What cost, grace? Luke 14: 15-24

Grace – especially God’s grace – is a strange concept. No one deserves it; everyone has a different definition for it; and when God offers grace, the world is turned upside down. Disadvantage becomes desirable.

Jesus offers this insight while observing guests and their host interact over dinner. Entertaining, then and now, is a complicated business. Some guests are more important than others. Egos must be soothed, seating arrangements need to be carefully planned – and Jesus calls attention to the ridiculous, petty nature of it all. Don’t make a fuss, Jesus says – don’t claim importance for yourself – humility and hospitality are two sides of the same coin, and you host can only show you true hospitality if you are truly humble. When someone seems to suggest that those who share a table in the Kingdom of God will somehow be different, Jesus launches into his parable.

The first thing that strikes me about this ‘parable’ is the weak excuses offered by those who are first invited. I’ve got to see some new property; I’ve just been married; – I’m dying to try out my new oxen…Seriously? You have been invited – well in advance. You know the host is saving a place for you. Indifference is at work here, and that is what makes this parable so hard to hear this morning – for we know all about indifference.

(look around – you see real evidence of indifference – empty seats.)

But don’t mistake me – this is not a story about the importance of having a full church, nor is it all about dragging people to the party who don’t want to be at the party (Matthew tells the story differently, with consequences for those who come to the party ‘unprepared’) – no, Jesus tells this story at a dinner party (where grace is in short supply) to remind us that there is nothing in our experience that compares to God’s grace.

When we think about this parable and what it means for us as the church, too often, we see it as a sign of our failure. We have not kept the table full. We have failed to follow the instructions of the host, whom we serve We have heard excuses and believed them – we have not been so enthusiastic about the idea that the poor, the halt and the lame should be next on the guest list, because we have come to believe that the only good guest is one who can help us pick up the tab when the party is over. But this is not the parable of the full church – this is a parable of the kingdom of God – and the church is not always a good example of the Kingdom.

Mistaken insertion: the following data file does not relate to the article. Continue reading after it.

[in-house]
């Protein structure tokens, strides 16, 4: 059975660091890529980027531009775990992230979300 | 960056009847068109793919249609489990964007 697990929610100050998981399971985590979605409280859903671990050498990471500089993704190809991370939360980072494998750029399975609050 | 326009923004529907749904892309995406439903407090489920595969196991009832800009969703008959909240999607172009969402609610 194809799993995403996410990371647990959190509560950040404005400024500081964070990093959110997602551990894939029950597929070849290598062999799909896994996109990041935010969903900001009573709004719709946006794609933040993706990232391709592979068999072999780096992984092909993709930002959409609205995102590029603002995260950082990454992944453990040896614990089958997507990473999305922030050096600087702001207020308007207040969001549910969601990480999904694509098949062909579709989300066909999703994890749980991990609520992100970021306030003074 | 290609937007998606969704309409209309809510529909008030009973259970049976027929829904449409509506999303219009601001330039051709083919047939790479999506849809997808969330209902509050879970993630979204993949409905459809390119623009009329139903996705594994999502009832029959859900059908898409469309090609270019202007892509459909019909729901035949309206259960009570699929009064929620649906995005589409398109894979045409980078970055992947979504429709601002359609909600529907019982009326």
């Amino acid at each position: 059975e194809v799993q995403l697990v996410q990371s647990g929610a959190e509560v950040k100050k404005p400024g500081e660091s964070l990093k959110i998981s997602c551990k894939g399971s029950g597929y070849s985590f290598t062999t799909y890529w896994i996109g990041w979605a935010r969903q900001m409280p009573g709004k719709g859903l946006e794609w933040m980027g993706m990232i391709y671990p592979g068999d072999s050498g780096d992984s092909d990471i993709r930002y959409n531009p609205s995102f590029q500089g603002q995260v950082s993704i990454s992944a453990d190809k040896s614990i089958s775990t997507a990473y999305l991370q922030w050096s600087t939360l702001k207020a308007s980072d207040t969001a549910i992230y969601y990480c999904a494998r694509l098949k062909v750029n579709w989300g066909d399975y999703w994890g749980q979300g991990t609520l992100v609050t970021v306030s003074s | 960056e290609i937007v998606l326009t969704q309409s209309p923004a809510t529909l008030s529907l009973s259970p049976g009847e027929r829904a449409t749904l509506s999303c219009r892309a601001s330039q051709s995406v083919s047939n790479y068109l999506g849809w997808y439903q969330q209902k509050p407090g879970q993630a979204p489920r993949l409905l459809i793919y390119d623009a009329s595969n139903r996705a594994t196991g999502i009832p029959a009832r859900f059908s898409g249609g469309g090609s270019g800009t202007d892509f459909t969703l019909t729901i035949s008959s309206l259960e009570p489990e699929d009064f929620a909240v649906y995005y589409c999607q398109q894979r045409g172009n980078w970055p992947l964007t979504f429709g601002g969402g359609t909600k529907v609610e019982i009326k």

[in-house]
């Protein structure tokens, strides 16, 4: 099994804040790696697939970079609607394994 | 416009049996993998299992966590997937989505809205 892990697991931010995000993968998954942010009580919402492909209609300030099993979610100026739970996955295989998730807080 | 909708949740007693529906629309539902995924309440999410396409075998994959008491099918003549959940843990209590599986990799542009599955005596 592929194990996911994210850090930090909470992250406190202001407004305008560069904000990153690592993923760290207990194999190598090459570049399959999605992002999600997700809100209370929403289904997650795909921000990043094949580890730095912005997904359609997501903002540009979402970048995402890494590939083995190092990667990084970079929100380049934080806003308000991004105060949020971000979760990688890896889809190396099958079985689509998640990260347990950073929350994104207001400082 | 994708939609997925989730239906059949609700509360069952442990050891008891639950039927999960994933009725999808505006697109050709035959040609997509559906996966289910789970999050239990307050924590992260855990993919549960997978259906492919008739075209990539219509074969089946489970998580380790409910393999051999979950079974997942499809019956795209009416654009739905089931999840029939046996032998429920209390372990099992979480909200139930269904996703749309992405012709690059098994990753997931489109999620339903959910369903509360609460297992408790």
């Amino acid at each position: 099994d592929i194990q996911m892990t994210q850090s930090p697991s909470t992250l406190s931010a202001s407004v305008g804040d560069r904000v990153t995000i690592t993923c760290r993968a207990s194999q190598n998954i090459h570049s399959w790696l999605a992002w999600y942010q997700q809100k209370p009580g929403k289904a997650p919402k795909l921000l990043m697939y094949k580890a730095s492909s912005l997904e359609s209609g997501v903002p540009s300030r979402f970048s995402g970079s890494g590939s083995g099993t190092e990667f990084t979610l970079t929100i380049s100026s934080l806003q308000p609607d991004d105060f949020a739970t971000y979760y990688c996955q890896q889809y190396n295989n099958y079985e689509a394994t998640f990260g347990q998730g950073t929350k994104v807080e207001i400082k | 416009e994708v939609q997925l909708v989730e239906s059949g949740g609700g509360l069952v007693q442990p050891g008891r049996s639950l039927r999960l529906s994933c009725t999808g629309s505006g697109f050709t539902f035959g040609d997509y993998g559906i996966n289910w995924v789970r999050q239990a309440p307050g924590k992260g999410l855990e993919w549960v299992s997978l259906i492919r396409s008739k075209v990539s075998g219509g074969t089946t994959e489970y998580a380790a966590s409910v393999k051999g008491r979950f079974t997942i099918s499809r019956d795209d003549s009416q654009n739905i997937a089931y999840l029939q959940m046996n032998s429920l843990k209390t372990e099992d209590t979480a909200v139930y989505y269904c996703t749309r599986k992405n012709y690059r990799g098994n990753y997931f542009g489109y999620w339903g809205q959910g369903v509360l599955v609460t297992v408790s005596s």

When offering his insight on the dinner party, Jesus lets the secret of this parable slip; Entertain those who can’t entertain you (Luke 14: 12-14) – don’t look to those who can repay you with an invitation, but try another way. “None of those invited will taste my dinner”, says the host of the parable – none who were considered ‘good enough’ will ever really know what hospitality is; none who think themselves righteous know what righteousness is; no one this thinks they are worthy of God’s grace will ever know what grace is, and this parable is all about grace.

The church is in a strange and dangerous position. We who call ourselves the body of Christ have met the grace of God in the gospel of Jesus; we say the right things, we worship and baptize and reach out to a broken world, but we do not always show signs of the grace that has touched us. We judge; we exclude; we offer (and accept) excuses for our behaviour that sound very much weaker than “I have got me a wife; I have bought me a cow”. We imagine that because we have commitments that cost us a pretty sum, that we are the hosts of this party, and somehow liable for its success – but we are not. We are urged to take advice from one who knows a thing or two about grace – Entertain those who can’t reciprocate, Jesus says – accept around your tables people who don’t appear to deserve an invitation – make your best efforts towards the least able in your communities and neighbourhoods. For the church, I think this means we must stop worrying about the supporters whom we have lost, and start to pay attention to those who desperately need our support. If it is grace we are asked to show, then lets reach out in faith without seeking reward, or reciprocation, or someone to share the cost with us.

(It is in that spirit that session in Thorburn has decided to organize (beginning in September) a monthly hot lunch, not as a fund raising enterprise, but as outreach. We do this, not so we can survive, but because we are the body of Christ, eager to show others what the Kingdom may be like. It is like a place where everyone gets what they don’t deserve – where invitations are offered and re-offered, not because the table (or the building) must be full, but because the Grace of God is not defeated by lame excuses or rampant indifference, or reluctant acceptance. God is generous beyond all imagination, and that generous grace is the example we are called to follow.


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One Response to “What cost, grace? Luke 14: 15-24”

  1. Iona Says:

    “We must stop worrying about the supporters whom we have lost and start to pay attention to those who desperately need our support.” Amen and amen!

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